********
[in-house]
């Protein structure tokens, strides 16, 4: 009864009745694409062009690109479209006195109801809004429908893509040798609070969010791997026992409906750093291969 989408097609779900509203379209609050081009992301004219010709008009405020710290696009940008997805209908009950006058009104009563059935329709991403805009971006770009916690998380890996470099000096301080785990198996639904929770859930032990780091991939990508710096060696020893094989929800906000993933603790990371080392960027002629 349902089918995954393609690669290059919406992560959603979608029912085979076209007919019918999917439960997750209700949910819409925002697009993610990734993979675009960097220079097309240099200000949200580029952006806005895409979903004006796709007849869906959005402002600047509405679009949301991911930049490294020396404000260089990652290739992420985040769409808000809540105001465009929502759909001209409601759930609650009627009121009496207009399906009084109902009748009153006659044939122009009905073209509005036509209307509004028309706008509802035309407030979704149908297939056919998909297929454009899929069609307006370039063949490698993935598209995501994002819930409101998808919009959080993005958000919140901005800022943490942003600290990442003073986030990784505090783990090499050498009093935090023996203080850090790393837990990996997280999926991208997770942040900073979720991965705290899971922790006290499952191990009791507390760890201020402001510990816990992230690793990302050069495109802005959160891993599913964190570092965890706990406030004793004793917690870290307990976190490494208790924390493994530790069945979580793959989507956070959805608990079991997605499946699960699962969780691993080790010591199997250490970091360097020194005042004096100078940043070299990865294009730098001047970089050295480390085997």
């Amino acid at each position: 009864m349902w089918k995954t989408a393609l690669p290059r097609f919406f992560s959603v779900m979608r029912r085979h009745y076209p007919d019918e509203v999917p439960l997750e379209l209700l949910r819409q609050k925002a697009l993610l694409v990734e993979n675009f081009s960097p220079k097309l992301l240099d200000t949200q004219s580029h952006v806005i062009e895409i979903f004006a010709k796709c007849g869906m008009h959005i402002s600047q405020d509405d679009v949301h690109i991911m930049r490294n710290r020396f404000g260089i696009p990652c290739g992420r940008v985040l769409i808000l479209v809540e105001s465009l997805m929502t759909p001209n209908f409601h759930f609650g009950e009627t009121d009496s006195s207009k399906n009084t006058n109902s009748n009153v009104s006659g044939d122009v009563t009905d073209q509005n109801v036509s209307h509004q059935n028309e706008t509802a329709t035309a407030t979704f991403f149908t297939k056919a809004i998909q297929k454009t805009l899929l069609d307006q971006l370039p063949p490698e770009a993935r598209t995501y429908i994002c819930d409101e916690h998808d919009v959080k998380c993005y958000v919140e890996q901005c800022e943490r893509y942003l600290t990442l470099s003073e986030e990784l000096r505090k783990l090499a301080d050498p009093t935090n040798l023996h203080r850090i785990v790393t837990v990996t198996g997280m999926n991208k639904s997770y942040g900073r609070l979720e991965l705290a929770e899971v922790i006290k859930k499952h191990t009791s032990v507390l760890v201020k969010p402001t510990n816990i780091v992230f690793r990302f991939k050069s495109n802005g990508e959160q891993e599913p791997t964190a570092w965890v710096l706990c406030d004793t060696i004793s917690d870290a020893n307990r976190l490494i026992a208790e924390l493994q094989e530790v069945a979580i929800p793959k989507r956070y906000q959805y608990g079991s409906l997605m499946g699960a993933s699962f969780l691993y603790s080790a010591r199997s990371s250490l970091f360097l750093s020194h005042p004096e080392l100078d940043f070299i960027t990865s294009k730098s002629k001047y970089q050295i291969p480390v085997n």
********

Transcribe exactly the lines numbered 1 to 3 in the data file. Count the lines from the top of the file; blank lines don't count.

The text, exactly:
[in-house]
């Protein structure tokens, strides 16, 4: 009864009745694409062009690109479209006195109801809004429908893509040798609070969010791997026992409906750093291969 989408097609779900509203379209609050081009992301004219010709008009405020710290696009940008997805209908009950006058009104009563059935329709991403805009971006770009916690998380890996470099000096301080785990198996639904929770859930032990780091991939990508710096060696020893094989929800906000993933603790990371080392960027002629 349902089918995954393609690669290059919406992560959603979608029912085979076209007919019918999917439960997750209700949910819409925002697009993610990734993979675009960097220079097309240099200000949200580029952006806005895409979903004006796709007849869906959005402002600047509405679009949301991911930049490294020396404000260089990652290739992420985040769409808000809540105001465009929502759909001209409601759930609650009627009121009496207009399906009084109902009748009153006659044939122009009905073209509005036509209307509004028309706008509802035309407030979704149908297939056919998909297929454009899929069609307006370039063949490698993935598209995501994002819930409101998808919009959080993005958000919140901005800022943490942003600290990442003073986030990784505090783990090499050498009093935090023996203080850090790393837990990996997280999926991208997770942040900073979720991965705290899971922790006290499952191990009791507390760890201020402001510990816990992230690793990302050069495109802005959160891993599913964190570092965890706990406030004793004793917690870290307990976190490494208790924390493994530790069945979580793959989507956070959805608990079991997605499946699960699962969780691993080790010591199997250490970091360097020194005042004096100078940043070299990865294009730098001047970089050295480390085997």
């Amino acid at each position: 009864m349902w089918k995954t989408a393609l690669p290059r097609f919406f992560s959603v779900m979608r029912r085979h009745y076209p007919d019918e509203v999917p439960l997750e379209l209700l949910r819409q609050k925002a697009l993610l694409v990734e993979n675009f081009s960097p220079k097309l992301l240099d200000t949200q004219s580029h952006v806005i062009e895409i979903f004006a010709k796709c007849g869906m008009h959005i402002s600047q405020d509405d679009v949301h690109i991911m930049r490294n710290r020396f404000g260089i696009p990652c290739g992420r940008v985040l769409i808000l479209v809540e105001s465009l997805m929502t759909p001209n209908f409601h759930f609650g009950e009627t009121d009496s006195s207009k399906n009084t006058n109902s009748n009153v009104s006659g044939d122009v009563t009905d073209q509005n109801v036509s209307h509004q059935n028309e706008t509802a329709t035309a407030t979704f991403f149908t297939k056919a809004i998909q297929k454009t805009l899929l069609d307006q971006l370039p063949p490698e770009a993935r598209t995501y429908i994002c819930d409101e916690h998808d919009v959080k998380c993005y958000v919140e890996q901005c800022e943490r893509y942003l600290t990442l470099s003073e986030e990784l000096r505090k783990l090499a301080d050498p009093t935090n040798l023996h203080r850090i785990v790393t837990v990996t198996g997280m999926n991208k639904s997770y942040g900073r609070l979720e991965l705290a929770e899971v922790i006290k859930k499952h191990t009791s032990v507390l760890v201020k969010p402001t510990n816990i780091v992230f690793r990302f991939k050069s495109n802005g990508e959160q891993e599913p791997t964190a570092w965890v710096l706990c406030d004793t060696i004793s917690d870290a020893n307990r976190l490494i026992a208790e924390l493994q094989e530790v069945a979580i929800p793959k989507r956070y906000q959805y608990g079991s409906l997605m499946g699960a993933s699962f969780l691993y603790s080790a010591r199997s990371s250490l970091f360097l750093s020194h005042p004096e080392l100078d940043f070299i960027t990865s294009k730098s002629k001047y970089q050295i291969p480390v085997n």